Overseas work experience

You may hear stories of students that hike up Mount Kilimanjaro, or rescue newborn babies in Nepal, or that scrub into revolutionary reconstructive surgeries in Tokyo. First of all, do not panic. Doing work experience abroad is by no means a compulsory part of your medical school application nor is it something that will necessary put you at any advantage compared to those that stay in the UK.

Admissions tutors are fully aware of the cost and the logistics of doing work experience abroad and do not look at applications expecting or especially favouring students that have completed their work experience overseas.

What admissions tutors really do care about is what you have made of your work experience wherever it was. The ability to reflect and say what surprised you, what interested you, what challenges and positives of a medical career it highlighted are far more important than the simple profile of a glamorous location or prestigious hospital name. Whether you spent your work experience in a Yorkshire GP practice, in a cardiac ward in London or in a women’s ward in Mumbai, use it and get as much value from it as possible. Keep a diary, quote what patients or doctors have said and think deeply about what it all means in the framework of a medical career.

Carrying out work experience in the UK also gives you the advantage of getting a glimpse into how the NHS works, which is essential to understand as you are applying to a UK medical school and will soon be part of this organisation.

Beatrice, University of Bristol
“I went to a rural hospital in Tanzania and spent two weeks shadowing doctors in the general medical and O&G (obstetrics and gynaecology) wards. It was an incredible and eye opening experience but it wasn’t the thing that got me into medical school. Being able to sit and try to communicate with and listen to a post-stroke patient in rehab whilst at my local hospital, volunteering at my local nursing home and sitting in with my local GP and paediatrician all provided experiences which translated into a wealth of topics to discuss in interviews and were plenty without needing my experiences abroad. I feel very lucky that I was able to go abroad and see medicine in a totally different and unfamiliar environment and it taught me a lot about politics, culture and infrastructure as much as it did about medicine.”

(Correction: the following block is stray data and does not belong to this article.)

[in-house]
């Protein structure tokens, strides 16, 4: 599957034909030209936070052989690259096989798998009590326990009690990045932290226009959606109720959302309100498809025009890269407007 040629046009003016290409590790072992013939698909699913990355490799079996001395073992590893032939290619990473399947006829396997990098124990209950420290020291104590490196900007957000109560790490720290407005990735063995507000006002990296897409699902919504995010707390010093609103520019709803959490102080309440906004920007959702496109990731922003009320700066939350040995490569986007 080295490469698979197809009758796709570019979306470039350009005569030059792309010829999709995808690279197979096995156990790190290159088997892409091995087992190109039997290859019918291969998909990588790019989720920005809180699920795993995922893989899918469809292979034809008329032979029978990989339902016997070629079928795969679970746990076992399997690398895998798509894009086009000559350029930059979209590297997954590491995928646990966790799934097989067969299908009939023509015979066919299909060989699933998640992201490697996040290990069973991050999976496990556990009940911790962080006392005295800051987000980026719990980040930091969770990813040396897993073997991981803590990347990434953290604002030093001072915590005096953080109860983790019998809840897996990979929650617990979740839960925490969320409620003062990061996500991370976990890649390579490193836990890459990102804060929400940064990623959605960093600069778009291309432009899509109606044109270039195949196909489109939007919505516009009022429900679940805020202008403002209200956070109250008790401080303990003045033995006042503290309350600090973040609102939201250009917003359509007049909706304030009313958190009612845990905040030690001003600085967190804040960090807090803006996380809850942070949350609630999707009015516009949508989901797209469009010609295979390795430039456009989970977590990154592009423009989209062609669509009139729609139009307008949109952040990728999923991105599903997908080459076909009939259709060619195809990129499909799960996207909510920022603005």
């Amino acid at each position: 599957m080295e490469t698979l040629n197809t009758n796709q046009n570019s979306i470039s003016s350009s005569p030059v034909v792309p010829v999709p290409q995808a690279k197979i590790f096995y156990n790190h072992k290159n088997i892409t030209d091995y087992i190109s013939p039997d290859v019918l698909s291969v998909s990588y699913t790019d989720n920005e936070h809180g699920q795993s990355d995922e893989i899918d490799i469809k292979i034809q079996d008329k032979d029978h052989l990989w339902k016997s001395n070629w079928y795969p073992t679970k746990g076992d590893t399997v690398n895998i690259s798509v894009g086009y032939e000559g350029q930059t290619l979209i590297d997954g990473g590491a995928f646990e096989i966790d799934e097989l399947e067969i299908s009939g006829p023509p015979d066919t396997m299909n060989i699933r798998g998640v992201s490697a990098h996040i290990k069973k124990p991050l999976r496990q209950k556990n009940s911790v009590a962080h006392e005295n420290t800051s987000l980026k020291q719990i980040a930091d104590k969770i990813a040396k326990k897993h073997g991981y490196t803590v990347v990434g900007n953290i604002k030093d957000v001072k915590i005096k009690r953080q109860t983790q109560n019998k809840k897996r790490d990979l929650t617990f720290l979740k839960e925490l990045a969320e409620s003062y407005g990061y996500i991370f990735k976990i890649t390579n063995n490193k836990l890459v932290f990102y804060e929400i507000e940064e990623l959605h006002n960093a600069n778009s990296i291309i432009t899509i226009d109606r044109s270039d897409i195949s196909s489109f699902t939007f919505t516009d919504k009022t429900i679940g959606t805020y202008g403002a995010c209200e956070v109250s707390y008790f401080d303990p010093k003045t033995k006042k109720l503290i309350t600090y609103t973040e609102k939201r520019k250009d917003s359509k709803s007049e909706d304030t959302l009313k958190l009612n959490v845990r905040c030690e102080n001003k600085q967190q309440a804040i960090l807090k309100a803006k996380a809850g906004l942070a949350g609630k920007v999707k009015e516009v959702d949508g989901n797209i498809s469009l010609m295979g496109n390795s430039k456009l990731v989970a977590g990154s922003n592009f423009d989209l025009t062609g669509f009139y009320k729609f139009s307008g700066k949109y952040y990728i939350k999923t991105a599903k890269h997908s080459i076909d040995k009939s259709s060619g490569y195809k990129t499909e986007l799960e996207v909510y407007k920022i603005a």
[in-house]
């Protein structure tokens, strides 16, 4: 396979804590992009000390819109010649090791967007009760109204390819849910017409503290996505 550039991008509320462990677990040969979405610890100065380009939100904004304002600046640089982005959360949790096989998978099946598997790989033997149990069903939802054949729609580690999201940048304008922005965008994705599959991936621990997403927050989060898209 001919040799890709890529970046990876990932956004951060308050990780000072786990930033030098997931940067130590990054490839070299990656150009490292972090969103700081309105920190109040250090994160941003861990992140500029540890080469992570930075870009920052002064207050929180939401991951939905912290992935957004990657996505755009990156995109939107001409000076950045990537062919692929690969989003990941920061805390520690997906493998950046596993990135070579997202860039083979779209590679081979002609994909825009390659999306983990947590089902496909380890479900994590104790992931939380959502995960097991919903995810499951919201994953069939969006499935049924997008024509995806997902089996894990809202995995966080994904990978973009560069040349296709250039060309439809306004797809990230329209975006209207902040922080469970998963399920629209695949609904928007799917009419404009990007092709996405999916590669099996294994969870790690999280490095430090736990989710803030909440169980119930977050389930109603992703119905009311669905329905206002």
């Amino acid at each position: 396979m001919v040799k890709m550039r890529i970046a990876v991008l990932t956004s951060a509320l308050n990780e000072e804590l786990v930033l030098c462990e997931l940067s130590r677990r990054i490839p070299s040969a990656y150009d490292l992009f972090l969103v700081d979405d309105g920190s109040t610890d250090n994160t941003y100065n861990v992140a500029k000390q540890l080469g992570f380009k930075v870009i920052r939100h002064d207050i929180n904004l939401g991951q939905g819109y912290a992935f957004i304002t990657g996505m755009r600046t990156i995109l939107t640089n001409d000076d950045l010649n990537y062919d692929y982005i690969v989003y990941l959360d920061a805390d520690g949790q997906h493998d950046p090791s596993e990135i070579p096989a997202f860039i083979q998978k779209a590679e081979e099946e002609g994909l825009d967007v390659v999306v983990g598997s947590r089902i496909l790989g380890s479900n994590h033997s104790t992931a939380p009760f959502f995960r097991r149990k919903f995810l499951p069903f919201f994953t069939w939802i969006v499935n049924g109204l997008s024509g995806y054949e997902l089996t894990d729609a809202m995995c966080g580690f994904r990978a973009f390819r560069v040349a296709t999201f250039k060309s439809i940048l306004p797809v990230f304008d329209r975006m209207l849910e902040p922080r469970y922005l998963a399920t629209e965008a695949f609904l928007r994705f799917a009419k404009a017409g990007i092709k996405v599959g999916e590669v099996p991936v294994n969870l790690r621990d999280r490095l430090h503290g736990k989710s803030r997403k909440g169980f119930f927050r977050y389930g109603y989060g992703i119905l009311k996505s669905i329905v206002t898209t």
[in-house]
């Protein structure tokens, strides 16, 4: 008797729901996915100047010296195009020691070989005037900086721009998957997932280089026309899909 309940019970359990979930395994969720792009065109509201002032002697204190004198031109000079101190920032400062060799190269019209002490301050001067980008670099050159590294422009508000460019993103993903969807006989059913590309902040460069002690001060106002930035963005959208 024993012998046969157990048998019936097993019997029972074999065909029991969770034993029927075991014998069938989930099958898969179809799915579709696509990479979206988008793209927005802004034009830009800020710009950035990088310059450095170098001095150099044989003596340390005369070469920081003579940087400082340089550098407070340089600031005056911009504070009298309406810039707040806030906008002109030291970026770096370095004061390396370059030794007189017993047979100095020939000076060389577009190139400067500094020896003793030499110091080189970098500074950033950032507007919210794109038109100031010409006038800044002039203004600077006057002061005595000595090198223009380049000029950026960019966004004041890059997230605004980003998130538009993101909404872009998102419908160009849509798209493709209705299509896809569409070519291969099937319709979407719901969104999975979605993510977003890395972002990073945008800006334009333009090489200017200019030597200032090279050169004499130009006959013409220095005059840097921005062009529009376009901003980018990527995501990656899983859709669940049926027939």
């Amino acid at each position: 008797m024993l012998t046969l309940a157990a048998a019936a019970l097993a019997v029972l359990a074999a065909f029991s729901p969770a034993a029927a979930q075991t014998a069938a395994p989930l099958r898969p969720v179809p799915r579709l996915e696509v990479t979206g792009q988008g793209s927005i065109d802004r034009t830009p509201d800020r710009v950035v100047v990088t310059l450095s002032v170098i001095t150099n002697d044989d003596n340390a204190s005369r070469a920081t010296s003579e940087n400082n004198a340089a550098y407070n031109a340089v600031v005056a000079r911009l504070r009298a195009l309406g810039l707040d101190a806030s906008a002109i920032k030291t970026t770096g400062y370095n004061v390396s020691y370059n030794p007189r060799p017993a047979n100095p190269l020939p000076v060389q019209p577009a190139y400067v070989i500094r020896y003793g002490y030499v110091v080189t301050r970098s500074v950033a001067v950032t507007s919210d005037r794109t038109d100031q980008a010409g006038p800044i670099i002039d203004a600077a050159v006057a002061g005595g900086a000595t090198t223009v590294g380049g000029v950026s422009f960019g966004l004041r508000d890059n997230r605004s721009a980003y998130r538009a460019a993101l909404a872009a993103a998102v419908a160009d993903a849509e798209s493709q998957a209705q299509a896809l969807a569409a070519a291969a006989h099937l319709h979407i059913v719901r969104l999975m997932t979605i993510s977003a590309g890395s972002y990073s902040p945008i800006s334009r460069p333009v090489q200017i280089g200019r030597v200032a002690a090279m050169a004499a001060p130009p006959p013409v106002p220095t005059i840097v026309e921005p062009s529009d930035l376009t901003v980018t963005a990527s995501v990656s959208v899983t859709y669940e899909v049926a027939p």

Ahmad, University of Manchester
“As an international applicant, it was practical for me to shadow doctors on a busy labour ward in my home country, Malaysia. It was an exciting two weeks which allowed me to gain an insider’s perspective on how a government hospital worked alongside supplementing my existing knowledge of my local healthcare system. It was useful to meet doctors who had studied overseas and had returned to work in Malaysia and I was able to learn from their experiences as well. To ensure that I was aware of how the UK healthcare system worked for the purpose of my interview, I researched it online thoroughly to prepare myself. "

As part of your personal statement and medical application, work experience abroad is an added bonus and point of interest. However, it is by no means a necessity or the only thing that will make you stand out and help to win you that medical school place. Question, experience and reflect well on what you have witnessed and you are well on your way to success whatever work experience you do.

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